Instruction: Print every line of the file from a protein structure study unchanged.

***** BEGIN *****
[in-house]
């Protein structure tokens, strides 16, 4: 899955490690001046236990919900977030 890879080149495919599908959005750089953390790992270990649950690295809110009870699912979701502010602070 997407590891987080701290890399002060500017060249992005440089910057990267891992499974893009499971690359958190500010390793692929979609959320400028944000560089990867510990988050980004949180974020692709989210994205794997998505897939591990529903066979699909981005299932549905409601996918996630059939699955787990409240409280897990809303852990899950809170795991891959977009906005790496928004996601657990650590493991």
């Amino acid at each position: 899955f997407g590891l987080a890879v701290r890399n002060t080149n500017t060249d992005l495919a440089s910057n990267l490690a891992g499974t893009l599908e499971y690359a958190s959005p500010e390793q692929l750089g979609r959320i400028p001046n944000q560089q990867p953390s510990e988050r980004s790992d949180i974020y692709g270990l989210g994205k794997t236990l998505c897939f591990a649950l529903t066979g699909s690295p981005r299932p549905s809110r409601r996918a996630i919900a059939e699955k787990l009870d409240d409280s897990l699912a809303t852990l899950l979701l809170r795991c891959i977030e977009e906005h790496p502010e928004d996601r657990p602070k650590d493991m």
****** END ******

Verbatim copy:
[in-house]
């Protein structure tokens, strides 16, 4: 899955490690001046236990919900977030 890879080149495919599908959005750089953390790992270990649950690295809110009870699912979701502010602070 997407590891987080701290890399002060500017060249992005440089910057990267891992499974893009499971690359958190500010390793692929979609959320400028944000560089990867510990988050980004949180974020692709989210994205794997998505897939591990529903066979699909981005299932549905409601996918996630059939699955787990409240409280897990809303852990899950809170795991891959977009906005790496928004996601657990650590493991």
């Amino acid at each position: 899955f997407g590891l987080a890879v701290r890399n002060t080149n500017t060249d992005l495919a440089s910057n990267l490690a891992g499974t893009l599908e499971y690359a958190s959005p500010e390793q692929l750089g979609r959320i400028p001046n944000q560089q990867p953390s510990e988050r980004s790992d949180i974020y692709g270990l989210g994205k794997t236990l998505c897939f591990a649950l529903t066979g699909s690295p981005r299932p549905s809110r409601r996918a996630i919900a059939e699955k787990l009870d409240d409280s897990l699912a809303t852990l899950l979701l809170r795991c891959i977030e977009e906005h790496p502010e928004d996601r657990p602070k650590d493991m």